Emily Dickinson Lexicon
Dictionary: AR-RAY'ER – AR-RIV-ING
One who arrays. In English history, an officer who had a commission of array, to put soldiers of a country in a condition for military service.
Setting in order; putting on splendid raiment; impanneling.
AR-REAR', adv. [Fr. arriere, behind. In some of its uses it has the sense of lower, inferior. (See Arriere-ban.) Sp. and Port. arriar, to lower sail; Arm. reor, revr, or refr, the fundament; W. rhevyr, id., from rhev, thick. Lunier deduces arrear and arriere from L. ad and retro. But the derivation from the Celtic seems most probably correct.]
Behind; at the hinder part. – Spenser. In this sense obsolete. But from this use, we retain the word as a noun in the phrase, in arrear, to signify behind in payment.
That which is behind in payment, or which remains unpaid, though due. It is generally used in the plural, as, the arrears of rent, wages, and taxes; and supposes a part of the money already paid.
AR-REAR-AGE, n. [arrear and the common French termination age.]
Arrears; any sum of money remaining unpaid, after previous payment of a part. A person may be in arrear for the whole amount of a debt; but arrears and arrearage imply that a part has been paid.
AR-RECT', or AR-RECT'ED, a. [L. arrectus, raised, erect, from arrigo. See Reach.]
Erect; attentive; as a person listening. – Akenside.
AR-REN-TA'TION, n. [Sp. arrendar, to rent, or take by lease; of ad and reddo, to return. See Rent.]
In the forest laws of England, a licensing the owner of land in a forest, to inclose it with a small ditch and low hedge, in consideration of a yearly rent. – Cowel.
AR-REP-TI'TIOUS, a. [L. arreptus, of ad and rapio, to snatch. See Rapacious.]
- Snatched away.
- [ad and repo, to creep. See Creep.] Crept in privily. – Johnson. Bailey.
- The taking or apprehending of a person by virtue of a warrant from authority. An arrest is made by seizing or touching the body.
- Any seizure, or taking by power, physical or moral.
- A stop, hinderance, or restraint.
- In law, an arrest of judgment is the staying or stopping of a judgment after verdict, for causes assigned. Courts have power to arrest judgment for intrinsic causes appearing upon the face of the record; as when the declaration varies from the original writ; when the verdict differs materially from the pleadings; or when the case laid in the declaration is not sufficient in point of law, to found an action upon. The motion for this purpose is called a motion in arrest of judgment. – Blackstone.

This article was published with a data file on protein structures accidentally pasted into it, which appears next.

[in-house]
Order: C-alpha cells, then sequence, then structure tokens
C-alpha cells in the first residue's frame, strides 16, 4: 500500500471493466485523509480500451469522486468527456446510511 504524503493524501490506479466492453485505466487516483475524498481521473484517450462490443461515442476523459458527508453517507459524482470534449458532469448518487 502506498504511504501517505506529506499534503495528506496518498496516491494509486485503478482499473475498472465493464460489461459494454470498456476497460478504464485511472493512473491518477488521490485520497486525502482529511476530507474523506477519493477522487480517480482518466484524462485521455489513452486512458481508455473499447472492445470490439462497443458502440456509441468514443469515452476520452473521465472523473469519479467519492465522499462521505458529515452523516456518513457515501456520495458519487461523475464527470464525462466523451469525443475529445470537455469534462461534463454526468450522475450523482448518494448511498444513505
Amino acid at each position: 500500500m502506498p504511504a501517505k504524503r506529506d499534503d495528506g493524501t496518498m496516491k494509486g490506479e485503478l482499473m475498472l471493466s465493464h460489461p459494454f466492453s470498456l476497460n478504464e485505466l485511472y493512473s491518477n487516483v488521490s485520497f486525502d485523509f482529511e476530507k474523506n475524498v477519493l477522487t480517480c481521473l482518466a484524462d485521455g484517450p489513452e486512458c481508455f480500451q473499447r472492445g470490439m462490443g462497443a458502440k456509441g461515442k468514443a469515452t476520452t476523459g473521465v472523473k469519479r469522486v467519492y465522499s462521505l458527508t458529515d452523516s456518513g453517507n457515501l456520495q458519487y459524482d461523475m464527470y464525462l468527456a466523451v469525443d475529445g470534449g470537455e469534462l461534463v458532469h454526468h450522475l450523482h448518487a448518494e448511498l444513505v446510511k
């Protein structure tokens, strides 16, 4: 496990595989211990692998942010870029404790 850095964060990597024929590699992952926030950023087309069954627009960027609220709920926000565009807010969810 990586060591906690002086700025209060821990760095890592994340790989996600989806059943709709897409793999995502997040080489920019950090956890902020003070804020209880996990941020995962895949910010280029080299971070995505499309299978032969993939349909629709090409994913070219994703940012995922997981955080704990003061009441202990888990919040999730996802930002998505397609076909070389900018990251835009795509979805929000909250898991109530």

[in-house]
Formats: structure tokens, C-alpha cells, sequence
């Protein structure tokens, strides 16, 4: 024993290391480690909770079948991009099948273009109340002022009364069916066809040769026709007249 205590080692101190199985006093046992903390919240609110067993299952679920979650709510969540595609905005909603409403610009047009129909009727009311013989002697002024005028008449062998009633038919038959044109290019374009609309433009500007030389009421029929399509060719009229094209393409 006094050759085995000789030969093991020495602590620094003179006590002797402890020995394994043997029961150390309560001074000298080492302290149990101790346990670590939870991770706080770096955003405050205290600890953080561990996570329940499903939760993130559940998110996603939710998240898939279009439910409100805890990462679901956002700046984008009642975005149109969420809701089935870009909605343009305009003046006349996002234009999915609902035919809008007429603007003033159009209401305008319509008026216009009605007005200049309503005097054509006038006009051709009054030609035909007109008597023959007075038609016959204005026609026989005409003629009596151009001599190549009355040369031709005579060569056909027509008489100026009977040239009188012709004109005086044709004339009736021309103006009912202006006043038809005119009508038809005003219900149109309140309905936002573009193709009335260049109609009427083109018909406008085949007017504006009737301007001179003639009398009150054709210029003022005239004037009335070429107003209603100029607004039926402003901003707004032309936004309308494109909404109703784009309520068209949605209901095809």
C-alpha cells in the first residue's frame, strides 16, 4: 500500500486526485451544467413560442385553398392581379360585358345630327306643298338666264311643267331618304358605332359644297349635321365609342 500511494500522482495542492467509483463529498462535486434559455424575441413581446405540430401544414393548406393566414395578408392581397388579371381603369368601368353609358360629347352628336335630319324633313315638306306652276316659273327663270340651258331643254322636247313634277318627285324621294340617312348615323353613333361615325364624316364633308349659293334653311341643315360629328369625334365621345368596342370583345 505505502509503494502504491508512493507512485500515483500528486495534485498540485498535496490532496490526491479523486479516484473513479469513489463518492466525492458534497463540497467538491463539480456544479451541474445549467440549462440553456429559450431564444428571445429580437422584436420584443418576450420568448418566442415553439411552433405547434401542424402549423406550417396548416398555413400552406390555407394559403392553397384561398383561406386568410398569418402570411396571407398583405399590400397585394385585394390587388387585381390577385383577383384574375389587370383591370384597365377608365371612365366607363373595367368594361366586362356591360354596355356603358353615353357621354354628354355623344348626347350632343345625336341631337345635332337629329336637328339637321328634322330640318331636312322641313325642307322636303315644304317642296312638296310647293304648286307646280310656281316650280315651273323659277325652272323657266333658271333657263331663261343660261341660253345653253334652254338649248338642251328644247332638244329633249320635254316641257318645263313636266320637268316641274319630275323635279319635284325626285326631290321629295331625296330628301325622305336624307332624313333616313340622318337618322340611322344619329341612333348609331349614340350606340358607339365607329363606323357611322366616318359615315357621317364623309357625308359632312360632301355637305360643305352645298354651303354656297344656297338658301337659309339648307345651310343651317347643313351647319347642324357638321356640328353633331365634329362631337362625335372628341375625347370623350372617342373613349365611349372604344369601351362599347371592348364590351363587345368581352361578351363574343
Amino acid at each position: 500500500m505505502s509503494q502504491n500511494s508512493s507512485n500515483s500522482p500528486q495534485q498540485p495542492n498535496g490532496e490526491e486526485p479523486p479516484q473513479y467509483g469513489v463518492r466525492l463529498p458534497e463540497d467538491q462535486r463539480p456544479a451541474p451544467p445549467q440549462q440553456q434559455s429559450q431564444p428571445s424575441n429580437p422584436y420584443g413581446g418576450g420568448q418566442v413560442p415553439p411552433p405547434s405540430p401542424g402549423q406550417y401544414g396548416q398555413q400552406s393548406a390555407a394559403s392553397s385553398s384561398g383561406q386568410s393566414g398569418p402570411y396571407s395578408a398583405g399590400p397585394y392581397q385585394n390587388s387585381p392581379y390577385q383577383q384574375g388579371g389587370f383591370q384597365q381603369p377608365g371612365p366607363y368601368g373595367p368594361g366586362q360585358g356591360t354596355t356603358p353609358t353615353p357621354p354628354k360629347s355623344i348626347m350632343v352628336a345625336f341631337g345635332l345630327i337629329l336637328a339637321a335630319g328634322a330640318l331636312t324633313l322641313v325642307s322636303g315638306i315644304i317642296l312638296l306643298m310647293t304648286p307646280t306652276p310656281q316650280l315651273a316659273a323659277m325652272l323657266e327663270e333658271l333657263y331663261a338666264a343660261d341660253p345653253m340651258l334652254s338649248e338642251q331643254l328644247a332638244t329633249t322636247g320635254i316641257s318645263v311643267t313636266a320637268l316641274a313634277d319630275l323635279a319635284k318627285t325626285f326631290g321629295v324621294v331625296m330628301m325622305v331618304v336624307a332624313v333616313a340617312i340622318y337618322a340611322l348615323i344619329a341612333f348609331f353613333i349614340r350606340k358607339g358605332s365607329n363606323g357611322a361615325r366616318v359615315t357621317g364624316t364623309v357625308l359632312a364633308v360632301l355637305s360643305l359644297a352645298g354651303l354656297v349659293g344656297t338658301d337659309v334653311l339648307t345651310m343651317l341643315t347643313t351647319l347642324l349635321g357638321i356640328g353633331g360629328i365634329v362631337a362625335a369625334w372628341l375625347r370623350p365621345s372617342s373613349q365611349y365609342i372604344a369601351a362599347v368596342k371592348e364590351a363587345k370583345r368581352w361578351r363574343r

- A mangy humor between the ham and pastern of the hind legs of a horse. – Johnson.
AR-REST', v.t. [Fr. arrêter, for arrester; Sp. arrestar; It. arrestare; L. resto, to stop; W. araws, arosi, to stay, wait, dwell; Eng. to rest. See Rest.]
- To obstruct; to stop; to check or hinder motion; as, to arrest the current of a river; to arrest the senses.
- To take, seize, or apprehend by virtue of a warrant from authority; as, to arrest one for debt, or for a crime.
- To seize and fix; as, to arrest the eyes, or attention. The appearance of such a person in the world, and at such a period, ought to arrest the consideration of every thinking mind. – Buckminster.
- To hinder, or restrain; as, to arrest the course of justice.
The act of arresting; an arrest, or seizure.
Seized; apprehended; stopped; hindered; strained.
One who arrests. In Scots law, the person at whose suit an arrest is made.
Seizing; staying; hindering; restraining.
In Scots law, an arrest, or detention of a criminal, till he finds caution or surety, to stand trial. Also the order of a judge by which a debtor to the arrestor's debtor is prohibited to make payment, till the debt due to the arrestor is paid or secured.
AR-RET', n. [Contracted from arresté, Fr. arrêté, fixed.]
The decision of a court, tribunal, or council; a decree published; the edict of a sovereign prince.
To assign; to allot. [Obs.] – Spenser.
AR-RIDE', v.t. [L. arrideo.]
To laugh at; to please well. [Not in use.] – B. Jonson.
The last body of an army; now called rear, which see. Arriere-ban, or ban and arriere ban. This phrase is defined to be a general proclamation of the French kings, by which not only their immediate feudatories, but their vassals, were summoned to take the field for war. In this case, arriere is the French word signifying those who are last, or behind, and ban is proclamation. [See Ban.] Arriere-fee, or fief. A fee or fief dependent on a superior fee, or a fee held of a feudatory. Arriere vassal. The vassal of a vassal.
The edges which separate the flutings in the Doric column.
- The coming to, or reaching a place, from a distance, whether by water, as in its original sense, or by land.
- The attainment or gaining of any object, by effort, agreement, practice, or study.
- Company coming. [Not used.] – Shak.
- Arrival; a reaching in progress. [Obs.] – Brown.
AR-RIVE', v.i. [Fr. arriver; Arm. arrivont, arrivein; It. arrivare; Sp. and Port. arribar; of ad and Fr. rive, the shore, or sloping bank of a river; Sp. ribera; L. ripa; Sans. arivi. In Irish, airbhe is ribs. It appears that rib, rive, and ripa are radically one word; in like manner, costa, a rib, and coast, are radically the same.]
- Literally, to come to the shore, or bank. Hence to come to or reach in progress by water, followed by at. We arrived at Havre de Grace, July 10, 1824. N. W.
- To come to or reach by traveling on land; as, the post arrives at 7 o'clock.
- To reach a point by progressive motion; to gain or compass by effort, practice, study, inquiry, reasoning, or experiment; as, to arrive at an unusual degree of excellence or wickedness; to arrive at a conclusion.
- To happen or occur. He to whom this glorious death arrives. – Waller.
To reach. [Not in use.] – Shak.
Coming to, or reaching, by water or land; gaining by research, effort or study.